A class act stands the test of time and none more so than Frank Sinatra and his immaculately-dressed pals Dean Martin, Sammy Davis Jr, Joey Bishop and Peter Lawford. Their great tunes and swinging antics cemented them into popular culture forever. Decades on, the team are celebrated as icons of sophistication.
Yet the collective name for the group — the “Rat Pack” — is far from classy. Why was that?
The truth of the matter is Sinatra and co. were known by that title but it wasn’t their idea. As with any showbiz legend, accounts vary. That said, the most famous details are these. Originally the pack was a gathering of Tinseltown’s finest, of which Sinatra was just an element. As for the leader, well that was none other than screen icon Humphrey Bogart.
For some this image appeared unlikely. In his 1995 book Bogart: In Search Of My Father (with Gary Provost), Stephen Bogart wrote, “Another seeming contradiction… is that he was a guy who supposedly wanted nothing to do with Hollywood ‘in’ groups and yet he was the leader of the most in group of all, the Holmby Hills Rat Pack.”
Holmby Hills is a wealthy area in West LA. The company Bogart and wife Lauren Bacall kept contained some truly notable names. David Niven, Judy Garland and Angie Dickinson were just some of the celebs in the mix.
A 2017 article for The Rake says, “Their aims were simple, as Bogart told one journalist: ‘The relief of boredom and the perpetuation of independence.’” Few knew about being independent better than “Bogie,” who stood up to the Hollywood establishment.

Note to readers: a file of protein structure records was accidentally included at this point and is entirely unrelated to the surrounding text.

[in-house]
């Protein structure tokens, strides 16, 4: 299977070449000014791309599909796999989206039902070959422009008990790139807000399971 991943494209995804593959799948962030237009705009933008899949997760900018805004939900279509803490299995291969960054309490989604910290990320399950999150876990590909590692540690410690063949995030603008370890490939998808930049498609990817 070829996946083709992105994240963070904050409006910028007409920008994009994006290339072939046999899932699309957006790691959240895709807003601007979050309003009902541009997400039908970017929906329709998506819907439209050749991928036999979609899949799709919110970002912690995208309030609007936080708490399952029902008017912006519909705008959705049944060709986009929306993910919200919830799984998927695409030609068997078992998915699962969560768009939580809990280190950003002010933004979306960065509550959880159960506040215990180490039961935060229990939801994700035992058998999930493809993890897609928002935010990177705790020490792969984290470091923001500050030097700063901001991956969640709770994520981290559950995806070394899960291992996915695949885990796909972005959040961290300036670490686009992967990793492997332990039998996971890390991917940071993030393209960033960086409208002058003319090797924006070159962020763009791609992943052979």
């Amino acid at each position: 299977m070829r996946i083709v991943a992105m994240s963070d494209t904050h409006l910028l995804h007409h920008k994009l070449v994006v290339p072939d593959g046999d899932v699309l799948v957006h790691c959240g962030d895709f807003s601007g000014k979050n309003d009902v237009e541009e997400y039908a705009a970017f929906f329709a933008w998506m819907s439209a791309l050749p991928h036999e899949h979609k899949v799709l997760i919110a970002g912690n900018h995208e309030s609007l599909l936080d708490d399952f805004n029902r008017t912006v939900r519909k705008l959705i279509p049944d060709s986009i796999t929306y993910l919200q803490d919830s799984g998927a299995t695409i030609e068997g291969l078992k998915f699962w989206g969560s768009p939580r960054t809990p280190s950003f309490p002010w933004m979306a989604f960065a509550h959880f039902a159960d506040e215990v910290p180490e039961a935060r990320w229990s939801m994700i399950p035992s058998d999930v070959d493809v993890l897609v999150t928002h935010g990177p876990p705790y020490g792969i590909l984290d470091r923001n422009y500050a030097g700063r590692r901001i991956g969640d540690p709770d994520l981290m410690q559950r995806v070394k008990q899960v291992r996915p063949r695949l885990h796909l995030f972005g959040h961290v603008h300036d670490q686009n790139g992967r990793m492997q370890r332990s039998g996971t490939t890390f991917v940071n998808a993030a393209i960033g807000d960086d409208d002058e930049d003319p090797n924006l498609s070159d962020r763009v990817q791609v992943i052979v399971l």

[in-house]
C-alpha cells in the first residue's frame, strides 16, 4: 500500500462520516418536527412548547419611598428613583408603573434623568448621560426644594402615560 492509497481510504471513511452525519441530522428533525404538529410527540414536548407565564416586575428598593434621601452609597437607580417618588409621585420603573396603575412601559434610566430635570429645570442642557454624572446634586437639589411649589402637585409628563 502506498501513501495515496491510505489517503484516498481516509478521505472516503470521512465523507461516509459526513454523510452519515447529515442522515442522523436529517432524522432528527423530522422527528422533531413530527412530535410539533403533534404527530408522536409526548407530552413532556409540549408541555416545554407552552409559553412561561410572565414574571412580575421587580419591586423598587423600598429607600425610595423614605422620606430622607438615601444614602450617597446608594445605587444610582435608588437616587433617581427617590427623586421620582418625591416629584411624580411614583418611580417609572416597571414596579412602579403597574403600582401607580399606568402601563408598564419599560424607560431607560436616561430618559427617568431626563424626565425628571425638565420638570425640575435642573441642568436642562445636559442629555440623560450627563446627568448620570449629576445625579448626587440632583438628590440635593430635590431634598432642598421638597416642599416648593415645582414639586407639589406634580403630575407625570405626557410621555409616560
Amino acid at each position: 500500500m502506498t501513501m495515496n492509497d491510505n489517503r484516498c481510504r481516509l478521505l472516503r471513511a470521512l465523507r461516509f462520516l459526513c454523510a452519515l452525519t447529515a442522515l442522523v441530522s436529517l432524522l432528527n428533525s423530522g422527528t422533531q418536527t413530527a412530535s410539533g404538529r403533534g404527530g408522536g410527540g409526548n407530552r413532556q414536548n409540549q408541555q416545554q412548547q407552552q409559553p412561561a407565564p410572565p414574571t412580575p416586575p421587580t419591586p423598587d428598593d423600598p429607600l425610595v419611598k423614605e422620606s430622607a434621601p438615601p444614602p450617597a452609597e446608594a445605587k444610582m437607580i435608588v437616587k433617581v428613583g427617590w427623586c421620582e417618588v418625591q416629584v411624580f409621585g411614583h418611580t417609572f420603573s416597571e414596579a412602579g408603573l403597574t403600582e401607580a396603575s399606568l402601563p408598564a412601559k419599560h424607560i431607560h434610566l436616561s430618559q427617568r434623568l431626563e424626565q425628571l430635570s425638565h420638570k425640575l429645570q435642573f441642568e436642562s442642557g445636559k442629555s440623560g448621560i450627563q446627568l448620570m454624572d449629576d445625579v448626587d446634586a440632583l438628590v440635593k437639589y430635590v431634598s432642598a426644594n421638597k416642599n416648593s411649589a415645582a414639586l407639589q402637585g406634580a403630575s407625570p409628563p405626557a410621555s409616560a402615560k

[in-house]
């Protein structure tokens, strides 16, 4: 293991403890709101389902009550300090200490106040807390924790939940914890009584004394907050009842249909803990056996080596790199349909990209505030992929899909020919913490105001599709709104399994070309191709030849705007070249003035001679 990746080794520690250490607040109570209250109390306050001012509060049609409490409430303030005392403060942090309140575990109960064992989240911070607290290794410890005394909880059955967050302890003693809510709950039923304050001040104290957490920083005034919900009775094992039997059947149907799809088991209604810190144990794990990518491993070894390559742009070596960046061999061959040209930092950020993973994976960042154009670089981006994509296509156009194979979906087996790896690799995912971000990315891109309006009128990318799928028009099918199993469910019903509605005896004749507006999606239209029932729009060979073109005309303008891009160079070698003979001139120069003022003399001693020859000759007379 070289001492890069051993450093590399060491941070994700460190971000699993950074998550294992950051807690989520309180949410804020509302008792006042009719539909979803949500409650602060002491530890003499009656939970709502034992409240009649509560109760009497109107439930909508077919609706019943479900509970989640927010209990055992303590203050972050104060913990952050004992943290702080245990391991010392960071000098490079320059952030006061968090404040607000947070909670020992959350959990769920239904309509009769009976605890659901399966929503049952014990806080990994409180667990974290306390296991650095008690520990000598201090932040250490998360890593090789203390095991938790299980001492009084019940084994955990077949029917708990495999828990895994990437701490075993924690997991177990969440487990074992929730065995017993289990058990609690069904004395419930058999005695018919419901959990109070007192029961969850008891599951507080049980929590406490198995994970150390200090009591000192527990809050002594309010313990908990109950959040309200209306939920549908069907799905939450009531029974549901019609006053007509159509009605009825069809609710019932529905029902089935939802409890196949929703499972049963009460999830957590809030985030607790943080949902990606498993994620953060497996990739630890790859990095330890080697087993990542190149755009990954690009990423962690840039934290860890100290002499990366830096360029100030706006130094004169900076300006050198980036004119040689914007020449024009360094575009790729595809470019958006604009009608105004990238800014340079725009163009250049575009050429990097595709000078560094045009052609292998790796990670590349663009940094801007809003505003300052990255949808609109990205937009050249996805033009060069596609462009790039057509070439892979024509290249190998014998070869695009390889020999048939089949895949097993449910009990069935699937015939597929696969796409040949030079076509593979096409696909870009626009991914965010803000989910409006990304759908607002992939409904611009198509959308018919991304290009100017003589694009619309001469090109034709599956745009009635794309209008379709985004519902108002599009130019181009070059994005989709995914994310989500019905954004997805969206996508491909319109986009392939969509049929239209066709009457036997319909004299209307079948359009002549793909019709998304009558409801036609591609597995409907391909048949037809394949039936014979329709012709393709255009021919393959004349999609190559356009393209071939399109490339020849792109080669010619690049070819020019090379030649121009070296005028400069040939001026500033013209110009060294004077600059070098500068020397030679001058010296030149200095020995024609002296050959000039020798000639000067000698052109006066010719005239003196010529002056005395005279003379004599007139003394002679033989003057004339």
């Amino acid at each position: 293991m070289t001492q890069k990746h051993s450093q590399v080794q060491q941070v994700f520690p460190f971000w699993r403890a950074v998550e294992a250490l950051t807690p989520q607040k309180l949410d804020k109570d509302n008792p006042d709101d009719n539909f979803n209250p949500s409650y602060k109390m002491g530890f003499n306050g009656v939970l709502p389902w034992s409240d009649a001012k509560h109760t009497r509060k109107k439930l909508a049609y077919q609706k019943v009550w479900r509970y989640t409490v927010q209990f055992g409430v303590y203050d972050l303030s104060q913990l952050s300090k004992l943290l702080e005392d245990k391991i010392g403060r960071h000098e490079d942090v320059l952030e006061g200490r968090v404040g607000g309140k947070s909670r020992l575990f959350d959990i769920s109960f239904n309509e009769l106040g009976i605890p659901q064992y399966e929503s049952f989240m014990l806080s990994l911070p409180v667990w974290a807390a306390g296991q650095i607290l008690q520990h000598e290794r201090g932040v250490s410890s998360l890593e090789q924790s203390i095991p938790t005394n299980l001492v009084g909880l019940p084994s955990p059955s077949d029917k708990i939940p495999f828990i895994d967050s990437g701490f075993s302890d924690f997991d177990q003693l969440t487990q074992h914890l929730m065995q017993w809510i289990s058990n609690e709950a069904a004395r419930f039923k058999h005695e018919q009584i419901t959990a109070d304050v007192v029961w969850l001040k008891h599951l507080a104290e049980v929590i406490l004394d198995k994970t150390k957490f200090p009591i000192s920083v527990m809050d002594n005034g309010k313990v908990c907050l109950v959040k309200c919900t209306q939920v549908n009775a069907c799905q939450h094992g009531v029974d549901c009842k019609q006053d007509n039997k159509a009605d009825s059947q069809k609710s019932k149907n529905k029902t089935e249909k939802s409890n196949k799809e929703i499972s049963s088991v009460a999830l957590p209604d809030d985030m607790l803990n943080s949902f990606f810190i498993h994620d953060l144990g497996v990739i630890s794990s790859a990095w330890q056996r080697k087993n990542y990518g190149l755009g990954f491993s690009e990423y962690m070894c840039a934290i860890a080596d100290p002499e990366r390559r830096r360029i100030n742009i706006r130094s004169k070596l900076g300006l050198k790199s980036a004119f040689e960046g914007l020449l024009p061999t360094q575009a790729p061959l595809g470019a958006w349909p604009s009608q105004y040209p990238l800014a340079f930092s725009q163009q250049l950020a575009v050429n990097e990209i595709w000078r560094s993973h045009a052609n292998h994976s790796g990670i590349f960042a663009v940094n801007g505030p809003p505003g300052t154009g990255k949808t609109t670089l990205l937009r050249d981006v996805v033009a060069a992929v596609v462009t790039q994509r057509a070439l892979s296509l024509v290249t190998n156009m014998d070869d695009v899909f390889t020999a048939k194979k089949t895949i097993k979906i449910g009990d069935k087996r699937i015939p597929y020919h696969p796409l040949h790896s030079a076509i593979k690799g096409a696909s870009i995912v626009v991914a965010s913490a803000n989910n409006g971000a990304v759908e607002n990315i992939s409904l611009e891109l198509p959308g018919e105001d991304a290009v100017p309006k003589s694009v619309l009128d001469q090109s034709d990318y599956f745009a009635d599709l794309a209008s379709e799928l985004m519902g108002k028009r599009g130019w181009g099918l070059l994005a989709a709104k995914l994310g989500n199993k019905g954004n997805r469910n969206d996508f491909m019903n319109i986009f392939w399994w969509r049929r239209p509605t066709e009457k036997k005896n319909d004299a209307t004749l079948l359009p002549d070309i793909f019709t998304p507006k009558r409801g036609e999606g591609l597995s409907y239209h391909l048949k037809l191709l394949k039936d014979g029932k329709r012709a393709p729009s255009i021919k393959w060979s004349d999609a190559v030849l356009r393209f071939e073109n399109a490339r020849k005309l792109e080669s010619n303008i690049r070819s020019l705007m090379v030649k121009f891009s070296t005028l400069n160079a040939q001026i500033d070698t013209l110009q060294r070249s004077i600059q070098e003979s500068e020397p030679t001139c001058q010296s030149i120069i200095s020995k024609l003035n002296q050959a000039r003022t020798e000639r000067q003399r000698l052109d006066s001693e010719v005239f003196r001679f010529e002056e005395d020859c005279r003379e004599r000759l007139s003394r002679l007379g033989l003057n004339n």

People were ascribed different roles in this exclusive club. “Pack Master” was Ol’ Blue Eyes. “Vice President” was Garland and Bacall was referred to as “Den Mother.” The Rat Pack may have gone on to be associated with boys, but girls played an important role also.
In fact “Rat Pack” was Bacall’s invention. In 1955, after some serious partying, she surveyed the human devastation. “You look like a goddamn rat pack,” she declared to her drink-sodden friends. She probably didn’t intend for the insult to stick. But when she delivered it, the effect was as devastating as any of her classic movie lines.
The “Rat Pack” became a badge of dishonor — actually it was a coat of arms rather than a badge. Bogart’s crowd had one specially-designed, depicting a rat chewing a hand.
Related Video: Vintage Celebrity TV Commercials
Their motto read: “Never rat on a rat.” While it isn’t clear just how extensively that rule was put into practice, it helped form a strong bond between the group’s various individuals.
When Sinatra assembled his own gang of friends the brand followed him, though he wasn’t keen on the “Rat Pack” name. A 2016 Mental Floss article says that “during a 1987 announcement of a reunion tour called ‘Together Again,’ Sinatra chided a reporter for using ‘that stupid phrase.’”
For him “the Clan” was a better description. It summed them up pretty nicely. They shared a brotherly love that lasted through the years, belting out tunes, making movies (such as Sixties classics Ocean’s 11 and Robin and the 7 Hoods) and generally ensuring everyone was having a good time.
Some see a deeper meaning among the fun and games. The Rake writes that the Pack “achieved much more than their own success, helping to establish the transformative new world of the sixties every bit as much as the rock ’n roll generation that came after them, expressing the thought that there might be more to life than work, family and duty.”
Sinatra’s pack were explored in a 1998 TV movie starring Ray Liotta. And tribute acts have captured the magic of these independent spirits around the world.
So whatever the view of them, be they dirty rats or swinging cats, the legacy endures over half a century later.